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  • Nick Burgess

What Is the Most Expensive Stock In The World?

If you've been interested in the stock market for a while, you may have started to dive down the rabbit hole of stock prices. What are they? Why do they matter? Do they matter at all? And what companies have the highest share prices? Does this translate to a higher market capitalization?

an upward trending stock chart

Looking across the landscape, there are some expensive stocks out there on the market. Many ingrained in US stocks may think of Alphabet Inc. (also known as the parent company of Google) at $2,255.34 per share pre-split, or Chipotle Mexican Grill at $1,488 per share, or even insurance giant Markel Corporation at $1,328. While those are some sky-high stock prices, they have nothing on the top two companies on our list today. Let's take a look at the two most expensive stocks in the world, and the businesses behind them:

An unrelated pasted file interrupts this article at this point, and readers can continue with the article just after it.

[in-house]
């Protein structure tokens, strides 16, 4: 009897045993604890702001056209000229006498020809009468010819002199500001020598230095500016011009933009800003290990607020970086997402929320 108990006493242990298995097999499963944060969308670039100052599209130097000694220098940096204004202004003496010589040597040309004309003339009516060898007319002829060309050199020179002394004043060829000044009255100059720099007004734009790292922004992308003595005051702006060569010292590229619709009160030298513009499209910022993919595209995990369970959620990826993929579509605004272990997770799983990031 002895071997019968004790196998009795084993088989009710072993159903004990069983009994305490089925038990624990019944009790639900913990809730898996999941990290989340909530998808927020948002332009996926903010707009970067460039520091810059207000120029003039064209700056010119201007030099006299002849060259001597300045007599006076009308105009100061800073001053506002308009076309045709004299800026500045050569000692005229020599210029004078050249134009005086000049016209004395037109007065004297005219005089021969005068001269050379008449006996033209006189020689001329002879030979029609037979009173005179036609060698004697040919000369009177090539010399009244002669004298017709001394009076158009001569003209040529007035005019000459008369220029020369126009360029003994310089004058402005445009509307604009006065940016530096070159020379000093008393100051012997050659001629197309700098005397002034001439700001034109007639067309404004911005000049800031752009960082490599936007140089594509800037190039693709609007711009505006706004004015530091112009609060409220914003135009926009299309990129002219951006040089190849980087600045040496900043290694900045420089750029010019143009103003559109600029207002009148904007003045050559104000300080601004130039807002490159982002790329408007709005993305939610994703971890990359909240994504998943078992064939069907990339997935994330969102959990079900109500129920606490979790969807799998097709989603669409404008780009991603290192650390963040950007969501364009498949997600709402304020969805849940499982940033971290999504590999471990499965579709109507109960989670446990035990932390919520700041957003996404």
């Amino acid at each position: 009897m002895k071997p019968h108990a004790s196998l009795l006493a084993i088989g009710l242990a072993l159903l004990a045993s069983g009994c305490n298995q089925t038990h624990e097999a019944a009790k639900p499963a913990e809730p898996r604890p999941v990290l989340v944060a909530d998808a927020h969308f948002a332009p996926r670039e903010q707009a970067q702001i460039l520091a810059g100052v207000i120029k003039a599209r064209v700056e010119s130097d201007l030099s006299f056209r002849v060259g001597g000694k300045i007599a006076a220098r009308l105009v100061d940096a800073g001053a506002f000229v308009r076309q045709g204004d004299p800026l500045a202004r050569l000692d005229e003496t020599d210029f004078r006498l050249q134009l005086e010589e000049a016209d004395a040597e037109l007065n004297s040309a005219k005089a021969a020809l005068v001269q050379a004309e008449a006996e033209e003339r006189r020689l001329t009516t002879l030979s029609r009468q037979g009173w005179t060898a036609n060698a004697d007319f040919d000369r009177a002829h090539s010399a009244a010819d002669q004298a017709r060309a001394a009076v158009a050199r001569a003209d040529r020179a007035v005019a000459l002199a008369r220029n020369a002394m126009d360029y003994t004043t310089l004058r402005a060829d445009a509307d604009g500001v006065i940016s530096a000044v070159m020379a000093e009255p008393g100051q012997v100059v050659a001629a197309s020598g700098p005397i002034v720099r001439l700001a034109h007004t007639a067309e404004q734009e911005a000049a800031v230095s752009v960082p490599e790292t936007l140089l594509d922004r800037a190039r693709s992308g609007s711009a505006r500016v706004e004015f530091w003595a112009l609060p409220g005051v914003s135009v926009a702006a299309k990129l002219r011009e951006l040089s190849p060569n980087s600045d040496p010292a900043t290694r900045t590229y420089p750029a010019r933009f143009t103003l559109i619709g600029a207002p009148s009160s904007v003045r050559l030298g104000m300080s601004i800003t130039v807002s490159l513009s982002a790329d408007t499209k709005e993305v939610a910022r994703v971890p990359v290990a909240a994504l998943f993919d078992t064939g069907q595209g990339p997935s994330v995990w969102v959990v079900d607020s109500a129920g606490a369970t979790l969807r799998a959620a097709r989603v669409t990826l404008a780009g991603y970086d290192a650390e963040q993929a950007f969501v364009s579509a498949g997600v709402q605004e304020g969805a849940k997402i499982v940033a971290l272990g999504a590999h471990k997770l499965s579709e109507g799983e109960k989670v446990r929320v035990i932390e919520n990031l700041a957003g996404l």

Berkshire Hathaway "A" Shares (BRK.A) - $461,724

On the list of most expensive stocks, one man reigns supreme: Warren Buffett. The Oracle of Omaha's holding company, Berkshire Hathaway, claims the title of "most expensive stock in the United States Securities Market" by a considerable distance.

Warren Buffett, CEO of Berkshire Hathaway
Warren Buffett, CEO of Berkshire Hathaway

While some of you may own Berkshire Hathaway Inc. on the advice of investment advisors or your uncle that drank a little too much over Thanksgiving, you most likely own the "B" shares in your portfolio. BRK.B currently clocks in at around $304 at time of writing, a total steal. So what does the most expensive share of Berkshire Hathaway cost? Well, one share of BRK.A will set you back a cool $461,724 at time of writing.

But what caused the company's stock price to inflate like transitory travel prices? This is the genius of Buffett and his partner, Charlie Munger. In 1962, they essentially bought an old midwestern textile company that they intended to strip for parts. They used some of the sales to purchase GEICO before that annoying fucking gecko came into the picture.